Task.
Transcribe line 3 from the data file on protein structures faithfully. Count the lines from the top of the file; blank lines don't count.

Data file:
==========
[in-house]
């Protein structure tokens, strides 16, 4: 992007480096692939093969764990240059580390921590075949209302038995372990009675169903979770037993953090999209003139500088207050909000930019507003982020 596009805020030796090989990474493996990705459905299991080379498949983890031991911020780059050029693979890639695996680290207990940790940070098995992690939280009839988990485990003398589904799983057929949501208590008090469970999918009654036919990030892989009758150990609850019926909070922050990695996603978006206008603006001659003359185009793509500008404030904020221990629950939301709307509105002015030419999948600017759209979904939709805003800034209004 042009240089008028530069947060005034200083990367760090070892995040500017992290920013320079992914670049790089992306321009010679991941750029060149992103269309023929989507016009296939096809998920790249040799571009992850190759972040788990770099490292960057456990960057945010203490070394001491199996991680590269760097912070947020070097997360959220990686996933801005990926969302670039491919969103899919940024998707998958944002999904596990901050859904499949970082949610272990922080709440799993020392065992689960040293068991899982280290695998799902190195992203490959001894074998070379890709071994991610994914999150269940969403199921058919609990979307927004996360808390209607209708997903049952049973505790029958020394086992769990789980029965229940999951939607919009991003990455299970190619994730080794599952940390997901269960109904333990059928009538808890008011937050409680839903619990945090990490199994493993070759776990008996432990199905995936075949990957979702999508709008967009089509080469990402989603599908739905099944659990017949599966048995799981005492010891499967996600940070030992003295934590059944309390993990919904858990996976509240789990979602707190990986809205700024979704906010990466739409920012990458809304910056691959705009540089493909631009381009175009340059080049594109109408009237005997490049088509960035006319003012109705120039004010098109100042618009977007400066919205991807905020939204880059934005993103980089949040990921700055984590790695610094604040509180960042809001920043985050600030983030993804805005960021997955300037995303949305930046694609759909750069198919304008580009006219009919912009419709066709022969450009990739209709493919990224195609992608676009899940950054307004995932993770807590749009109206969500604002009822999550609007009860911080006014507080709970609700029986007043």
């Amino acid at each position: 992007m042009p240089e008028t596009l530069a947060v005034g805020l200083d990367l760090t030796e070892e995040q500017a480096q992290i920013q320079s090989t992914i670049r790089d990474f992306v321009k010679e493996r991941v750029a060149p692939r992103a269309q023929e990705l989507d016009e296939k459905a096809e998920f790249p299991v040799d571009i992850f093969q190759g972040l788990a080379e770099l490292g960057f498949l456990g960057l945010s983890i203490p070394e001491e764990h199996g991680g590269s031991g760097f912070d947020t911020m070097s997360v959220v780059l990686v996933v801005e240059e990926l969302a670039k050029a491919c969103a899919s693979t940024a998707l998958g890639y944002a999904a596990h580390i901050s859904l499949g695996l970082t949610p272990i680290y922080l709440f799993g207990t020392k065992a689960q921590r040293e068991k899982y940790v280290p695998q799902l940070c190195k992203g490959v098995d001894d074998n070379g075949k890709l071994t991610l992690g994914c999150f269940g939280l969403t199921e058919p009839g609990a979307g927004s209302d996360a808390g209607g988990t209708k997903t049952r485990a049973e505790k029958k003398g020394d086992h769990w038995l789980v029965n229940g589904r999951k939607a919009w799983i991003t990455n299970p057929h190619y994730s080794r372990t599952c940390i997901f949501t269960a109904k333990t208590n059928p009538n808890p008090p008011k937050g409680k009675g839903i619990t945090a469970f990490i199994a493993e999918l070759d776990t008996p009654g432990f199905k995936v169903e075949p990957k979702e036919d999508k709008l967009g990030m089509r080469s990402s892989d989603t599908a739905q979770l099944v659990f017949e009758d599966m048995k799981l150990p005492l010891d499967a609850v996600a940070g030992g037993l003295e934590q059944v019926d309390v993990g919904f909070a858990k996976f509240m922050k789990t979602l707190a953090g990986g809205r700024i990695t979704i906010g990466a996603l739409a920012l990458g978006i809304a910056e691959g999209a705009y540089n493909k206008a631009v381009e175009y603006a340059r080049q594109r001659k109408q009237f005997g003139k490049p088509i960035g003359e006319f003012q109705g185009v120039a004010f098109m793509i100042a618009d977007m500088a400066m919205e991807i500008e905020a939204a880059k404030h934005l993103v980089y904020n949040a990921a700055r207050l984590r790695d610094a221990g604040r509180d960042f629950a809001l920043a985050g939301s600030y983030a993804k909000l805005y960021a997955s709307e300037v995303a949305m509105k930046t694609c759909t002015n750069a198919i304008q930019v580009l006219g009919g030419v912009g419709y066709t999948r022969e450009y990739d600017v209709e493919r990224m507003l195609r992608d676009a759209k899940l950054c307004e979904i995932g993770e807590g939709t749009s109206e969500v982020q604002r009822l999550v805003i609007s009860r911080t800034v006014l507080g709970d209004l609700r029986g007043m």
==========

């Amino acid at each position: 992007m042009p240089e008028t596009l530069a947060v005034g805020l200083d990367l760090t030796e070892e995040q500017a480096q992290i920013q320079s090989t992914i670049r790089d990474f992306v321009k010679e493996r991941v750029a060149p692939r992103a269309q023929e990705l989507d016009e296939k459905a096809e998920f790249p299991v040799d571009i992850f093969q190759g972040l788990a080379e770099l490292g960057f498949l456990g960057l945010s983890i203490p070394e001491e764990h199996g991680g590269s031991g760097f912070d947020t911020m070097s997360v959220v780059l990686v996933v801005e240059e990926l969302a670039k050029a491919c969103a899919s693979t940024a998707l998958g890639y944002a999904a596990h580390i901050s859904l499949g695996l970082t949610p272990i680290y922080l709440f799993g207990t020392k065992a689960q921590r040293e068991k899982y940790v280290p695998q799902l940070c190195k992203g490959v098995d001894d074998n070379g075949k890709l071994t991610l992690g994914c999150f269940g939280l969403t199921e058919p009839g609990a979307g927004s209302d996360a808390g209607g988990t209708k997903t049952r485990a049973e505790k029958k003398g020394d086992h769990w038995l789980v029965n229940g589904r999951k939607a919009w799983i991003t990455n299970p057929h190619y994730s080794r372990t599952c940390i997901f949501t269960a109904k333990t208590n059928p009538n808890p008090p008011k937050g409680k009675g839903i619990t945090a469970f990490i199994a493993e999918l070759d776990t008996p009654g432990f199905k995936v169903e075949p990957k979702e036919d999508k709008l967009g990030m089509r080469s990402s892989d989603t599908a739905q979770l099944v659990f017949e009758d599966m048995k799981l150990p005492l010891d499967a609850v996600a940070g030992g037993l003295e934590q059944v019926d309390v993990g919904f909070a858990k996976f509240m922050k789990t979602l707190a953090g990986g809205r700024i990695t979704i906010g990466a996603l739409a920012l990458g978006i809304a910056e691959g999209a705009y540089n493909k206008a631009v381009e175009y603006a340059r080049q594109r001659k109408q009237f005997g003139k490049p088509i960035g003359e006319f003012q109705g185009v120039a004010f098109m793509i100042a618009d977007m500088a400066m919205e991807i500008e905020a939204a880059k404030h934005l993103v980089y904020n949040a990921a700055r207050l984590r790695d610094a221990g604040r509180d960042f629950a809001l920043a985050g939301s600030y983030a993804k909000l805005y960021a997955s709307e300037v995303a949305m509105k930046t694609c759909t002015n750069a198919i304008q930019v580009l006219g009919g030419v912009g419709y066709t999948r022969e450009y990739d600017v209709e493919r990224m507003l195609r992608d676009a759209k899940l950054c307004e979904i995932g993770e807590g939709t749009s109206e969500v982020q604002r009822l999550v805003i609007s009860r911080t800034v006014l507080g709970d209004l609700r029986g007043m």